Perl 6 - the future is here, just unevenly distributed

IRC log for #6macros, 2015-11-03

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00:17 Ven_ joined #6macros
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08:38 pdcawley Morning _Ven
09:51 Ven_ joined #6macros
09:59 Ven_ ahoy
11:10 Ven_ did I link eslisp here already?
11:10 Ven_ yes I did
11:30 pdcawley _Ven: If we don't have an explicit quote form, doesn't that make (the relative common) elisp pattern of: `(func-name (quote ,symbol) ,@args) a wee bit tricky to manage?
11:31 Ven_ we don't use symbols for names
11:31 Ven_ barring the hygiene problem for now:
11:31 Ven_ quasi { sub {{{$name @ Q::Identifier}}}({{{@args :: Q::ArgList}}}) {} }
11:32 pdcawley So, how do you arrange to expand a macro into a function call which accepts an expression in quoted form as its argument?
11:33 pdcawley Ven_: That sets the type of the unquoted thing?
11:33 Ven_ supposedly, yes :)
11:34 Ven_ quasi is quote, {{{ }}} is unquote
11:34 pdcawley And 'quasi { ... quasi { {{{ when_is_this_unquoted }}} }'?
11:35 pdcawley Pretend I balanced up the } at the end correctly.
11:36 Ven_ the unquote-time is something masak blogged about already
11:36 Ven_ I can't remember the name he used
11:36 Ven_ but he seems he wants them macro-late-bound (i.e. replaced when the quasi "escapes" the macro iirc)
11:37 pdcawley I'm not sure I get where he's going with that tbh.
11:37 pdcawley macro expansions and quasi expansions surely all happen at parse time.
11:39 pdcawley macro ...: turns ... into (say) a quasi quote which can only 'see' the scope of the macro body that generated it, macro returns a fully expanded syntax tree at that point, and the parser continues on its way.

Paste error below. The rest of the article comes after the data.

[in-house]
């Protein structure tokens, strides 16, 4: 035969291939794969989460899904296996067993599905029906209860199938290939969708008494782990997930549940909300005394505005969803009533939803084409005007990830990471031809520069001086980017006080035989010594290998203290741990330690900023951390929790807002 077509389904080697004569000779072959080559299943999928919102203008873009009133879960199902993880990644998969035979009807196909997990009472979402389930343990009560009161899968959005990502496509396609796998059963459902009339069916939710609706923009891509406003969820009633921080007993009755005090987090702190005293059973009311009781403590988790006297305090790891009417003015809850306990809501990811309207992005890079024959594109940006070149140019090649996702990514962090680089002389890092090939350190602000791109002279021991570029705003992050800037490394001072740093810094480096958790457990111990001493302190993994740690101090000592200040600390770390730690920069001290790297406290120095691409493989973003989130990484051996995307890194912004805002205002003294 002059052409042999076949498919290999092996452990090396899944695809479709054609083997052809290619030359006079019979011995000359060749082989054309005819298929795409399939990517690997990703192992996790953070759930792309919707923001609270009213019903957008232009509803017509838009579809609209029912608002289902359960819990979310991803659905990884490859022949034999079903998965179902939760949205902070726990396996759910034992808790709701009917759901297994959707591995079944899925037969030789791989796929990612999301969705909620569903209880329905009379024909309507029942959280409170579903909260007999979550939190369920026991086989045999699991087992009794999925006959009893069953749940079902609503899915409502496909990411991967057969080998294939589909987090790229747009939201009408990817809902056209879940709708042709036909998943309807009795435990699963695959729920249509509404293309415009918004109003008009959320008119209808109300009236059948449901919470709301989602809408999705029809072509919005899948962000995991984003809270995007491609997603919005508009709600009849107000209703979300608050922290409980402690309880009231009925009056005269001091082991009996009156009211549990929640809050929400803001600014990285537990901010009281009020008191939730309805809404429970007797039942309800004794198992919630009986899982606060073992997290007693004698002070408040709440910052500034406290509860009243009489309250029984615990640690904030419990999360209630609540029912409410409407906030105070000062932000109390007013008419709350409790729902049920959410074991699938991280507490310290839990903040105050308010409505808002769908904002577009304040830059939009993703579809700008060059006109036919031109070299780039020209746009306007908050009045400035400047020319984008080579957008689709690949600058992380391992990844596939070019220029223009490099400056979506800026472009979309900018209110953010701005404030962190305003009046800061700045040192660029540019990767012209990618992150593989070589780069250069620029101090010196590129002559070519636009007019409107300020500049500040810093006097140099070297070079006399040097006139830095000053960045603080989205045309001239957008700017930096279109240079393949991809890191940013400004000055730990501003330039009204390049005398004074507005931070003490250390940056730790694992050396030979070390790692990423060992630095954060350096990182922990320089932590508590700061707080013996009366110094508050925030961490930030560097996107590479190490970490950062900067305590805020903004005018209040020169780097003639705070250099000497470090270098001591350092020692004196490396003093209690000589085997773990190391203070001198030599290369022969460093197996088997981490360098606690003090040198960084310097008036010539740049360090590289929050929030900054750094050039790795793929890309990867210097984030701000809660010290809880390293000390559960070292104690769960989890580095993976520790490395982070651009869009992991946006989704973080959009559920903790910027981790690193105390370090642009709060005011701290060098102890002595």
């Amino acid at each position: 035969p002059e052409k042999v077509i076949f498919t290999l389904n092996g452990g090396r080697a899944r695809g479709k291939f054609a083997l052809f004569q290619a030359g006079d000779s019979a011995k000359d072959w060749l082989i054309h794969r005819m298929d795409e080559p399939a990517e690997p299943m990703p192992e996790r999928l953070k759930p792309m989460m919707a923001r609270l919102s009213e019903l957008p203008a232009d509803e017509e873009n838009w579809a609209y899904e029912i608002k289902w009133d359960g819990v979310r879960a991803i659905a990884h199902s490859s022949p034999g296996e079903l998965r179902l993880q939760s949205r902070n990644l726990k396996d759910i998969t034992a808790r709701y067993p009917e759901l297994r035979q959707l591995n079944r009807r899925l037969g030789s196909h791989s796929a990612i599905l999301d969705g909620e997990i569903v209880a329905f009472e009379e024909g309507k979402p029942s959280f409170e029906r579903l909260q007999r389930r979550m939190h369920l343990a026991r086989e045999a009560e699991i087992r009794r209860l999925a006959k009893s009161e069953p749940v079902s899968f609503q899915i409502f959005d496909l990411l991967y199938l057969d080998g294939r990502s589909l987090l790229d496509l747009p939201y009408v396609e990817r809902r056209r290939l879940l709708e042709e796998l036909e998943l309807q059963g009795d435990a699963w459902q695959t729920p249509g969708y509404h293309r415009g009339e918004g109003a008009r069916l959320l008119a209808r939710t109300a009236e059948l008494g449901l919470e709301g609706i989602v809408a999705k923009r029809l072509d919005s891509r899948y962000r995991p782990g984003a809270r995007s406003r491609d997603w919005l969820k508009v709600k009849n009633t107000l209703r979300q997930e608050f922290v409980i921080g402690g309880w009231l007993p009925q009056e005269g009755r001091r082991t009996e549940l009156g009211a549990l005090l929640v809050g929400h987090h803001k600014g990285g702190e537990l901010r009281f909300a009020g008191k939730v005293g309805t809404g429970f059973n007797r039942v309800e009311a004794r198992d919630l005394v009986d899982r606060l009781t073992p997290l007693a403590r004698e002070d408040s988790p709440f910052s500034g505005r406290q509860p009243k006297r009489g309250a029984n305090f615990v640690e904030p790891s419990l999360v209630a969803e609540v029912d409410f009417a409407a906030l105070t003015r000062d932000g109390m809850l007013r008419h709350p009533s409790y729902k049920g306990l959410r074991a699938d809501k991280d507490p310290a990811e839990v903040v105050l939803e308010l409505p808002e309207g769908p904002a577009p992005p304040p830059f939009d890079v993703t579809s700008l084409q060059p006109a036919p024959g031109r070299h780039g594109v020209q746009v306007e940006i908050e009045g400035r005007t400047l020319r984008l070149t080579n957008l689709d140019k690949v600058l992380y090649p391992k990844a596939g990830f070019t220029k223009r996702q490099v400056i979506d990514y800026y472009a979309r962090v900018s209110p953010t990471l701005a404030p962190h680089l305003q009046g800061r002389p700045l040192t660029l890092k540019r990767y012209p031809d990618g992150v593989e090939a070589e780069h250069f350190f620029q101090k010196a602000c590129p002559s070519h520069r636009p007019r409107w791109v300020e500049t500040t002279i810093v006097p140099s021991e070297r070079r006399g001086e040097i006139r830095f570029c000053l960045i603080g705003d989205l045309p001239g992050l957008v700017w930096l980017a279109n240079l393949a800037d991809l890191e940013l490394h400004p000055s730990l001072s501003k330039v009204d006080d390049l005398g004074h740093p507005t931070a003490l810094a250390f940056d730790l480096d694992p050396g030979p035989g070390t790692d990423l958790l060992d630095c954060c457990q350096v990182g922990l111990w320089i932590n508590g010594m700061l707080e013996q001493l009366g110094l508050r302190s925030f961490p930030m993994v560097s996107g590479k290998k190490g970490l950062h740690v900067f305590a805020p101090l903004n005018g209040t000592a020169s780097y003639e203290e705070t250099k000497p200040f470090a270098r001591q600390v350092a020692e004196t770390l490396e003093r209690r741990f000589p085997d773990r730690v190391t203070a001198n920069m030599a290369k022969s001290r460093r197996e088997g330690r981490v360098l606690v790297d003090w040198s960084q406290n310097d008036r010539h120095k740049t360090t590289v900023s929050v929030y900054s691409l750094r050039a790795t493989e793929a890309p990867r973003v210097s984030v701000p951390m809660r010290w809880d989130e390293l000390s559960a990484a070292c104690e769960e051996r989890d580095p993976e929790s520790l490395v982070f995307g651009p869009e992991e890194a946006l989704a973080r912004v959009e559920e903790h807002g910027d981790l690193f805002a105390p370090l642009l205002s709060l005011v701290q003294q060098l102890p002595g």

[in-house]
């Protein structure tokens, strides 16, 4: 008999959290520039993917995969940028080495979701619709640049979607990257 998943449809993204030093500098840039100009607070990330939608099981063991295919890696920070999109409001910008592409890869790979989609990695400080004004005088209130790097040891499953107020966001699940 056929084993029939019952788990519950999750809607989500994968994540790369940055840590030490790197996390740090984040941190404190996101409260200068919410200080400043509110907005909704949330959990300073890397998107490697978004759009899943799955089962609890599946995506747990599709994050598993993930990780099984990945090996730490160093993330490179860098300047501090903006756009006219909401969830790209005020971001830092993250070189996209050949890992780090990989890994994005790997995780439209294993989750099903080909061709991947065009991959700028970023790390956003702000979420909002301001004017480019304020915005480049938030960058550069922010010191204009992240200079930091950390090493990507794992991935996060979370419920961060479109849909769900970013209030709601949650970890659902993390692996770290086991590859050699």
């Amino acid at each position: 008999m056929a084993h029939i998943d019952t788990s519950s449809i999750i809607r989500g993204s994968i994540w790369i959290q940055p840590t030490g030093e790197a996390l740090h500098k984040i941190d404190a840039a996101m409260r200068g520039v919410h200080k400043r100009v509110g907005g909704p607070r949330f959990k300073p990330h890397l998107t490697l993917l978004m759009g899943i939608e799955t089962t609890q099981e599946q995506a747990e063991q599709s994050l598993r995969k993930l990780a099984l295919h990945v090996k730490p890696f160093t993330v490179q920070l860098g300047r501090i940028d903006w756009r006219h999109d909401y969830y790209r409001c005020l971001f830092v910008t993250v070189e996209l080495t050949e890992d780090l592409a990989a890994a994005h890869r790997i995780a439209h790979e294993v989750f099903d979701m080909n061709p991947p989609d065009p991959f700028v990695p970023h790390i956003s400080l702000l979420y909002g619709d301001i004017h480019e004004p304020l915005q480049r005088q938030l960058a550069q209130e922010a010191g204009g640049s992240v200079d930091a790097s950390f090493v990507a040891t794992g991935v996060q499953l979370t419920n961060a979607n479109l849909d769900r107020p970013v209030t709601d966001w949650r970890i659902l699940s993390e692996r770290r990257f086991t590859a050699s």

11:39 pdcawley If you need to capture something for use at runtime, you do it through the standard mechanisms of closures, etc.
11:41 pdcawley things get icky if you don't have a way to introduce 'anonymous' identifiers that aren't going to accidentally shadow anything in the containing scopes.
11:41 * Ven_ agrees ;)
11:41 Ven_ macros are hygienic in 007, afaik
11:41 Ven_ so no gensym problems
11:43 pdcawley if you can't do macro foo($expr) { $memo = gensym; quasi { my {{{$memo}}} = {{{$expr}}}; ... } }
11:43 pdcawley then you're in for a world of pain.
11:43 pdcawley And if you insist on hygienic macros, you're going to have to understand far more about Scheme's hygienic macro systems than I could ever be bothered to do.
11:45 pdcawley How implemented are macros?
11:52 Ven_ dunno
11:52 Ven_ also, just like I said, `my $memo` inside the quasi would work fine right now
11:52 Ven_ because macro have a specific lexpad (Perl 6 talks about a COMPILING namespace as well)
11:53 Ven_ there are always way to work "around" hygiene if you need to. it's not like you can't write anaphoric macros in scheme
11:53 Ven_ racket offers a few more ways around (syntax parameters, etc)
12:02 pdcawley Ven_: problem I have with the various 'ways around' is that the basic kit of parts ends up being more complicated in cases where you might not want them to be.
12:03 pdcawley Explicit gensym can be a little like juggling hand grenades, but it has the great advantage of the language not deciding for you what the Right Way is.
12:04 Ven_ sure
12:04 Ven_ but sometimes, it's good the language takes a safer default
12:05 Ven_ and gives you enough tool to disable that default where needed
12:05 Ven_ i.e. racket's format-id (in racket/syntax)
12:05 Ven_ which I used, say, https://github.com/vendethiel/brai​n.rkt/blob/master/helpers.rkt#L35
12:10 masak re hygiene -- you should be able to do COMPILING::{{{$name @ Q::Identifier}}}
12:11 * pdcawley needs to go and read up on this, methinks.
12:16 pdcawley Hmm... consider: macro foo ($expr) { quasi { { my $bibble = '22'; {{{ $expr }}} } }